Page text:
Engineering knows what a truth table is, so in proper theory, signal = Yes + Yes = Yes. My approach is passive, so I do not have to flip a switch or do anything. Using existing multiple inputs my $4 device & perhaps a relay, knowing the schematics can keep my truck where I left it last night. Yes+Yes+No=NO GO.
    ASE Master + L1 / Retired

  16. Easy peasy car companies just don't let power go to the (OBD)= ON BOARD DIAGNOSTICS until the ignition is turned on just a thought as I don't know much about this subject I came to this conclution just watching this clip it wouldn't solve entering the car but I don't think the key reprogramming would be accessible !! But for that just couldn't the key use a different code each time or even instead of the key using 1 code to open maybe it has 2 codes and uses the second one please forgive me like I said im not very techy just my theory's…

  17. 🤣😂🤣🤣🤣🤣🤣🤣🤣🤣🤣🤣🤣🤣🤣😎😎😎😎😎😎😎😎😎😎😯😯😯😯😜😛😌🤯🤯🤯🤯🤯🤯🤯🤯🤯🤯🤯🤯😱😱😱😱😱😱🕵️🕵️🕵️🕵️🕵️

  18. Commiefornia is the car theft capital of the world. Oh yes let all the trash thieves and murderers across the boarder. Good job commiefornia.

  19. Can't you make it so that the command is encrypted with a private key. So that both the key fob and the receiver in the car has the key. And if they are paranoid the private key wipes off the key fob once the battery dies

  20. No one can hack into your new car…. Someone in an an car dealership or factory…..ie engineer sells the design/idea or software to thieves…..most times it's an inside job….its another way to make money….the land of opportunity right👍

  21. Too much garbage lies and advertisement/affliate just for views and likes. Silly video. It ain't that easy as they say.

  22. I've seen people do it with pre programmed ECU's but they can only go after that model of car. They hook it up thru the engine, sometimes from outside the car, and turn off the security for the vehicle and hotwire or other ways. I'm a mechanic and I still dont know how tf they do it.

  23. Go to ScottyKIlmer.com. An amazing person with 51 years of mechanic experience. Scotty has been warning about these tools and their abilities for years. He says never get a car without a physical key. That is getting increasingly hard to do. But I won't buy a car without a key. Scotty told people a long time ago about not using their bob to lock the car. There are thieves who hang around parking lots and wait for you to lock your car with the bob. They have devices that not only can pick up your frequency but duplicate it. In the old days, I used to pull the coil wire from my cars, you aren't going anywhere without a coil wire. A personal friend of mine has lived in Chicago all his life, sometimes not in the best neighborhoods. He uses the steering wheel lock and in 40 years and many cars, never lost one.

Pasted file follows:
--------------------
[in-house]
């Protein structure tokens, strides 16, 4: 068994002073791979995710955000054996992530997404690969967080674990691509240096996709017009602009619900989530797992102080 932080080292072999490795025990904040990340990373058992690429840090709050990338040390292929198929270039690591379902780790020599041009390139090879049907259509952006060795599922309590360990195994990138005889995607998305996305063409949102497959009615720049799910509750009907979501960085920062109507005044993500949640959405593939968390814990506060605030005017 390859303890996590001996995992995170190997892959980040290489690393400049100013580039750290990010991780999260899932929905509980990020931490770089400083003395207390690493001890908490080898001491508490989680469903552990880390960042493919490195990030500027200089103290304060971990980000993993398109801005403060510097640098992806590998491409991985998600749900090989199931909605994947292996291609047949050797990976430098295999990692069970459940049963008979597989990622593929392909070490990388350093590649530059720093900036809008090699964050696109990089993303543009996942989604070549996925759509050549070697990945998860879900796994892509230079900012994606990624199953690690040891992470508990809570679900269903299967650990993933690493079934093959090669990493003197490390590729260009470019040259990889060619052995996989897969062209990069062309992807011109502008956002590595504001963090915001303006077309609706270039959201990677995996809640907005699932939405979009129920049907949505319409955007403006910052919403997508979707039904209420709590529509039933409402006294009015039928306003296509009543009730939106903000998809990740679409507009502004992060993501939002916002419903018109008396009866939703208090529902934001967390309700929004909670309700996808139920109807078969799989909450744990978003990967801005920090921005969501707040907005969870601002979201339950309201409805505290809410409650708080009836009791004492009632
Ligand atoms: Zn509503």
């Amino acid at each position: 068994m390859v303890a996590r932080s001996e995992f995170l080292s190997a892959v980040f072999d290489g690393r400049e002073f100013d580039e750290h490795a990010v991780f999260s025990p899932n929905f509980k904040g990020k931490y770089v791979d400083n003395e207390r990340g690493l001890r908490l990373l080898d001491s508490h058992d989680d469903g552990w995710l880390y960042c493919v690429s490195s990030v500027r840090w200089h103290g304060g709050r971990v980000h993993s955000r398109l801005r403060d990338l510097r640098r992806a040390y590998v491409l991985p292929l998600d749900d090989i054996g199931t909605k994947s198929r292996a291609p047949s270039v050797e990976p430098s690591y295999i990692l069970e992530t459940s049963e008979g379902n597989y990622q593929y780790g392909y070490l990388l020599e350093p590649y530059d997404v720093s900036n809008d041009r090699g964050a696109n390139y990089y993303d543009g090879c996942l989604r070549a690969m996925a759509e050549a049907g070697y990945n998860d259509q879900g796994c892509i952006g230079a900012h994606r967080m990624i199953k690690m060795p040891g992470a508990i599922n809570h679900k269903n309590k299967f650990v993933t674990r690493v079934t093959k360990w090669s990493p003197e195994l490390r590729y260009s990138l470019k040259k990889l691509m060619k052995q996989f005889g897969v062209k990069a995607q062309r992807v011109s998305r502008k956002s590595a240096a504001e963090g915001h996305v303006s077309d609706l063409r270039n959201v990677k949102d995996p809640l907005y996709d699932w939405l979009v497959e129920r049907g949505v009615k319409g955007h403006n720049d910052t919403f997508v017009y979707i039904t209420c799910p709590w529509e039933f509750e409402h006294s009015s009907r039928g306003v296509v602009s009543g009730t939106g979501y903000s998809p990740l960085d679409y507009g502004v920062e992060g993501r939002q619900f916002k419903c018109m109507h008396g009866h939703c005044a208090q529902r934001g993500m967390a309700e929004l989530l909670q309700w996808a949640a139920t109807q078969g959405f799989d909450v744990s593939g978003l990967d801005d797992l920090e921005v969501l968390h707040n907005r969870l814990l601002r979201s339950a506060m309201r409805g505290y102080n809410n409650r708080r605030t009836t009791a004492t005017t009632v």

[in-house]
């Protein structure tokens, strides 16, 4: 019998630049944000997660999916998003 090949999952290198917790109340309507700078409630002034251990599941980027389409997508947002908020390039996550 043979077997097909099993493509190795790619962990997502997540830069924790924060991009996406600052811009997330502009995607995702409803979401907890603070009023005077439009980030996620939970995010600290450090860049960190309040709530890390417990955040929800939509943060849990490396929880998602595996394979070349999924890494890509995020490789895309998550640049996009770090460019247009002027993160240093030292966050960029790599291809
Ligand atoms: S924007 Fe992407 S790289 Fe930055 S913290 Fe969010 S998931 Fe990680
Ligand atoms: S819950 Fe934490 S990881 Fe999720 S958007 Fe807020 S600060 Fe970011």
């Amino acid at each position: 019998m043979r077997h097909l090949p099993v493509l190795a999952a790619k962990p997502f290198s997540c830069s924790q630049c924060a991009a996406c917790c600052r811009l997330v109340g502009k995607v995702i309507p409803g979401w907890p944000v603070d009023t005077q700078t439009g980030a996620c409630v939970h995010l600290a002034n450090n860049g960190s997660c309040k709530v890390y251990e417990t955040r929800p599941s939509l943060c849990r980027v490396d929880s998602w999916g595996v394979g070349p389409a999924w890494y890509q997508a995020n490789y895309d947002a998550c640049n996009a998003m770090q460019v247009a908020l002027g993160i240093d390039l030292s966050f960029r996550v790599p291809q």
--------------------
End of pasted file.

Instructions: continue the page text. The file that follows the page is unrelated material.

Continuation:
24. Keyless Ignition allows this, if your car has a key for the ignition then they might get in to the car but wont be able to start it.

  25. Seriously? Back in the 90's we used code grabbers from Radio Shack to bypass car security. These fuckers act like they invented it and its new.

  26. 2 clueless people working in the jungle totally clueless about the everyday risks ,these people are a liability to any company !

  27. GM tec = we would love to work with with the hackers i bet you would just to get their knowledge , GM are so slow they make a snail look fast remember the GM ignition lock scandal where thousand s of GM cars just cut out ,no power steering /power brakes took them years and lots of law suits before anything was done jewcnts !

  28. This is why I don't buy new cars. I buy used car that require physical lock and never leave anything too valuable in the car. Only necessities. Nothing is smart about the word "smart" in technology. Poor encryption.